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How to Create a Custom Donation Form Popup on WordPress

Create a custom donation form popup using extensible code snippets for GiveWP.
GiveWP Donation Popup Forn - Featured Image

If the included modal popup settings don’t quite work for your desired use, you can always create a custom donation form popup with a few basic GiveWP code snippets.

There’s not much that’s more effective for online fundraising than a big “DONATE HERE” button that launches a donation form popup. Most fundraising websites put this “call to action” in their main menu to so online donations are easy to find. Others get more creative with exit-intent popups and more sophisticated functions.

GiveWP has several ways to embed a donation form popup. Our free donation plugin has codeless tools for all WordPress users along with extensible options for developers.

Easy Setup for all WordPress Users

You can embed a GiveWP donation form modal popup button throughout your WordPress site with a shortcode, widget, or Gutenberg Block. We also started creating free add-ons to support popular page builders, like Elementor.

More About Codeless Donation Form Popups: Skip to our tutorial on how to add a donation form popup button to your main menu, custom menus, and sidebars, with little or no code.

How to Create and Customize Your Donation Popup Form

You might also need to create a more custom donation form popup that has functions like exit-intent or automatic loading. Following these steps gives you a basic donation form popup configuration as a starting point. You can also explore our code snippet library to see if it brings you more inspiration for ways you might want to alter or extend your donation forms.

STEP 1: Create a Donation Form

The first thing you need to do is make sure you have a form that’s configured to work well within a popup. It might seem intuitive to set your form display style as “reveal” or “modal.” However, neither of those are ideal when you’re creating a custom donation form popup.

Set the display style on the donation form you’re using for popup to “All Fields” or use the “Reveal” method.

STEP 2: Add the Form to Your Page(s)

In order for the form to appear on a page, it needs to exist on the page. You can easily do this within the content editor on single pages and posts. But that isn’t ideal if you want to add it to multiple pages at once.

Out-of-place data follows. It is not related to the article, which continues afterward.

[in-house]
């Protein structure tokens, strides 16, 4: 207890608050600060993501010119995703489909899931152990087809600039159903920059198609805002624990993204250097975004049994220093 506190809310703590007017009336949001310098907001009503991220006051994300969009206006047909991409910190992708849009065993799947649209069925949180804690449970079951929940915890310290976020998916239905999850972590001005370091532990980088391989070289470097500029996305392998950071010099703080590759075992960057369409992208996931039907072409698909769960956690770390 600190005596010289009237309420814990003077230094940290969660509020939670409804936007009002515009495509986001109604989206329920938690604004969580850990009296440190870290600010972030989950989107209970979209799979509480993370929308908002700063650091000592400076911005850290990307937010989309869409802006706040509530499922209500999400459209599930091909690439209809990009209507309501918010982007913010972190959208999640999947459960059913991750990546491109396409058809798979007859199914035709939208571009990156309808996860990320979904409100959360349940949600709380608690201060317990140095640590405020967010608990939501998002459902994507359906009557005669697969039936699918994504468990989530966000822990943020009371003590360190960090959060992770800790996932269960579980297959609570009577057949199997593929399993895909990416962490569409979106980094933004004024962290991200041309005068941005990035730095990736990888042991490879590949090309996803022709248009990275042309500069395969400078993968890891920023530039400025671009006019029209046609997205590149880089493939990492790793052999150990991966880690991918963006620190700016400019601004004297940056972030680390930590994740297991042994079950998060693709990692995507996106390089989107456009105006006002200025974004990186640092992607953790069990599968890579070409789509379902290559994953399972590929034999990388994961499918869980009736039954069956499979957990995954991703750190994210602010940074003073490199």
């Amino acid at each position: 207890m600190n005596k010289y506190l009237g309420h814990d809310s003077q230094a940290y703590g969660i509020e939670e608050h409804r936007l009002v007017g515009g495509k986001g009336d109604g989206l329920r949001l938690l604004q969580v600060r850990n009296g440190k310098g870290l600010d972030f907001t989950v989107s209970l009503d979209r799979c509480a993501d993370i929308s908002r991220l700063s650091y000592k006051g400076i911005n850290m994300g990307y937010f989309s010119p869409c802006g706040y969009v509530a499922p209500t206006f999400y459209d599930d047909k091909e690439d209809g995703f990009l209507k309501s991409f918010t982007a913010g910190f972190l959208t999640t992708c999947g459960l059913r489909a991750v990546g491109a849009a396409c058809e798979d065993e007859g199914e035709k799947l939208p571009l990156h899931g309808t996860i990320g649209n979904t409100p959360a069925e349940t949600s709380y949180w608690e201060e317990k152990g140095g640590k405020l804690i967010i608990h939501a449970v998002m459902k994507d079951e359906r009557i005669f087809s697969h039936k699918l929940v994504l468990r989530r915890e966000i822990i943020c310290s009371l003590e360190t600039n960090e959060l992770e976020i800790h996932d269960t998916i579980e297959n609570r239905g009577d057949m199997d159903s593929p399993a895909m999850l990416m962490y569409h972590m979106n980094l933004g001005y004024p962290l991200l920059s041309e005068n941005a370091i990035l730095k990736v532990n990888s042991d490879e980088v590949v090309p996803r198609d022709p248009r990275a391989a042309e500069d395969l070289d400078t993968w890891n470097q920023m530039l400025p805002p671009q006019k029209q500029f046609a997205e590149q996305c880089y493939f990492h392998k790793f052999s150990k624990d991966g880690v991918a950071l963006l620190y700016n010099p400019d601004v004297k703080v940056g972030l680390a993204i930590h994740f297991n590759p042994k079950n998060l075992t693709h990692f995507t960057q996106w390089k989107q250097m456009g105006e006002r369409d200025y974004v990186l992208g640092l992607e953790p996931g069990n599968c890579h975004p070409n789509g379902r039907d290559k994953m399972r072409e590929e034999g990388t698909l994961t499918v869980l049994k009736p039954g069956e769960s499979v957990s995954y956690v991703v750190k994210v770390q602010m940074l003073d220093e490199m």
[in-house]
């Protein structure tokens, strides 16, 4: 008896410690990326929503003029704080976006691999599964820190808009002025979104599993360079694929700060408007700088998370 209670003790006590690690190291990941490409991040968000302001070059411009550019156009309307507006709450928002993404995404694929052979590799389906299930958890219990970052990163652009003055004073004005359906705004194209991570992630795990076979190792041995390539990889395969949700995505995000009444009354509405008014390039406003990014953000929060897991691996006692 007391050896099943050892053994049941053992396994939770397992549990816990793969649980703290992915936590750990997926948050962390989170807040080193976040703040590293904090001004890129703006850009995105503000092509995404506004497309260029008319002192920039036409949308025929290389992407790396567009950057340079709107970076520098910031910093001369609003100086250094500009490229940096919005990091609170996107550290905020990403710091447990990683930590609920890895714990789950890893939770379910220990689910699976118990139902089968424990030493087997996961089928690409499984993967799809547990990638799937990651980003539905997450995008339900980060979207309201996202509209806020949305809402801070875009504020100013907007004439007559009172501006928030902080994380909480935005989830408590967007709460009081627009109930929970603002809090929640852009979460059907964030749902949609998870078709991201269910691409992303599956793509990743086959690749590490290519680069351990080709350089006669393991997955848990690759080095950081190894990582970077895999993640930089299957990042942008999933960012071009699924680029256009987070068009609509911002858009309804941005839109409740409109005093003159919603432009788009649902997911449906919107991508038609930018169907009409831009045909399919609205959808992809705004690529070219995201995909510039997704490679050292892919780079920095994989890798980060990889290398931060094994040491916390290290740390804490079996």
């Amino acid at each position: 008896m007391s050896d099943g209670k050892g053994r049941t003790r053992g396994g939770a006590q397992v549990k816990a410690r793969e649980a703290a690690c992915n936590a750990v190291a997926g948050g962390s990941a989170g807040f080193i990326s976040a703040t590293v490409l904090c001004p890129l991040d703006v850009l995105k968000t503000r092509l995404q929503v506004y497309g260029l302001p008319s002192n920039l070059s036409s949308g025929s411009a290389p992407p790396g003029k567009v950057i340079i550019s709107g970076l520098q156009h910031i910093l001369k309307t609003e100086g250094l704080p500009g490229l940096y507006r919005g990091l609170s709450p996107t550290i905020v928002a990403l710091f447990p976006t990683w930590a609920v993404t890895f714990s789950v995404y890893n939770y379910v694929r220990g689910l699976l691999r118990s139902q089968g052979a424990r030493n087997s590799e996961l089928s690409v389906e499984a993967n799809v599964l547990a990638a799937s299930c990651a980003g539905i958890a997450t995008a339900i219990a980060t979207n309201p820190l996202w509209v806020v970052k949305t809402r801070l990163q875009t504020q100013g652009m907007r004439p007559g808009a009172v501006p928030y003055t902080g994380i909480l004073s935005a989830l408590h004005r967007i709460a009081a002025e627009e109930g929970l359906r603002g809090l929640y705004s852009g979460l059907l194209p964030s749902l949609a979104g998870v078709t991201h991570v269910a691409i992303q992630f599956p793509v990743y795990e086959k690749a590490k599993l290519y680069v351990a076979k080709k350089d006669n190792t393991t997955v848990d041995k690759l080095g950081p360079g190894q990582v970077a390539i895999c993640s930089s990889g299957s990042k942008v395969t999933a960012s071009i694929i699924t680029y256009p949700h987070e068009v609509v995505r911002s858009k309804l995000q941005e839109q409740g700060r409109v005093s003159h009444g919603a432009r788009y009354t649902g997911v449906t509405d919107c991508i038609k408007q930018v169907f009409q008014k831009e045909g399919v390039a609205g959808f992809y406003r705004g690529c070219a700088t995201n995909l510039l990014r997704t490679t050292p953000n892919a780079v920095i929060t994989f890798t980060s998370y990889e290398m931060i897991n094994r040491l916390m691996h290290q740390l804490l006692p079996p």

The simplest way to make sure the donation form popup appears on multiple pages is to go to the “Widgets” area in your WordPress Dashboard. From there you can add the form with the GiveWP Widget to any widget area you have available on your site. It’s best to use a sidebar or footer widget section for this.

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STEP 3: Hide the Donation Form

Of course, you don’t want your form to appear in your choice of widget area or in the middle of your content. We’re trying to make it appear in the popup instead. Hide your initial donation form placement with a little CSS.

The best way to target this form is with the GiveWP widget wrapper element. You’ll need to find the proper selector to continue because the CSS selector for GiveWP forms varies based on the markup of your theme. Each theme wraps widgets and other elements differently.

For example, the Twenty Fifteen theme wraps widgets inside an <aside> element. That element is where we found our donation form popup widget’s ID tag.

We used Chrome Dev Tools to see that our widget id is “give_forms_widget-3”. So to hide that widget all I need to do with CSS is this:

Hide the GiveWP Widget with CSS

aside#give_forms_widget-3 {
    display: none;

If you’re not familiar with adding custom CSS to your website, we have a guide you can use.

STEP 4: Set a Popup Trigger

Next, you need a “trigger” that makes your donation form popup appear on the page. In our example, we use the clicking of a “Donate Now” button that’s placed in the same menu area we used to hide the donation form widget. However, you can use other “events” as triggers, like your visitors’ mouse movements.